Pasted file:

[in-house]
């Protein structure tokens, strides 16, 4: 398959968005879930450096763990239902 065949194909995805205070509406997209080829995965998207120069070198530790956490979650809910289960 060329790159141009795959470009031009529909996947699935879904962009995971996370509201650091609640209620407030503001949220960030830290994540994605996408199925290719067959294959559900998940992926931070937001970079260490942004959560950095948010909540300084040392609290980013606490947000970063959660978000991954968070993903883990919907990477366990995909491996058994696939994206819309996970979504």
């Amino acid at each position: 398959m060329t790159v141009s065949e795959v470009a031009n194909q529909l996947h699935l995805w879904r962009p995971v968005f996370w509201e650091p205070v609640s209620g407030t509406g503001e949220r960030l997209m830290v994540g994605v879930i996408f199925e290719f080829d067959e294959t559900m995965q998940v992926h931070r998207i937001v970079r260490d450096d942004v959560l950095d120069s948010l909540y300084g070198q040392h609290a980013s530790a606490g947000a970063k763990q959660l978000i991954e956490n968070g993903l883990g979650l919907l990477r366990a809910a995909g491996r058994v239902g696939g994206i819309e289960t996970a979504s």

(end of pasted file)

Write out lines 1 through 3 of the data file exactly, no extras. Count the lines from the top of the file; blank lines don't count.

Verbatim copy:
[in-house]
């Protein structure tokens, strides 16, 4: 398959968005879930450096763990239902 065949194909995805205070509406997209080829995965998207120069070198530790956490979650809910289960 060329790159141009795959470009031009529909996947699935879904962009995971996370509201650091609640209620407030503001949220960030830290994540994605996408199925290719067959294959559900998940992926931070937001970079260490942004959560950095948010909540300084040392609290980013606490947000970063959660978000991954968070993903883990919907990477366990995909491996058994696939994206819309996970979504």
């Amino acid at each position: 398959m060329t790159v141009s065949e795959v470009a031009n194909q529909l996947h699935l995805w879904r962009p995971v968005f996370w509201e650091p205070v609640s209620g407030t509406g503001e949220r960030l997209m830290v994540g994605v879930i996408f199925e290719f080829d067959e294959t559900m995965q998940v992926h931070r998207i937001v970079r260490d450096d942004v959560l950095d120069s948010l909540y300084g070198q040392h609290a980013s530790a606490g947000a970063k763990q959660l978000i991954e956490n968070g993903l883990g979650l919907l990477r366990a809910a995909g491996r058994v239902g696939g994206i819309e289960t996970a979504s």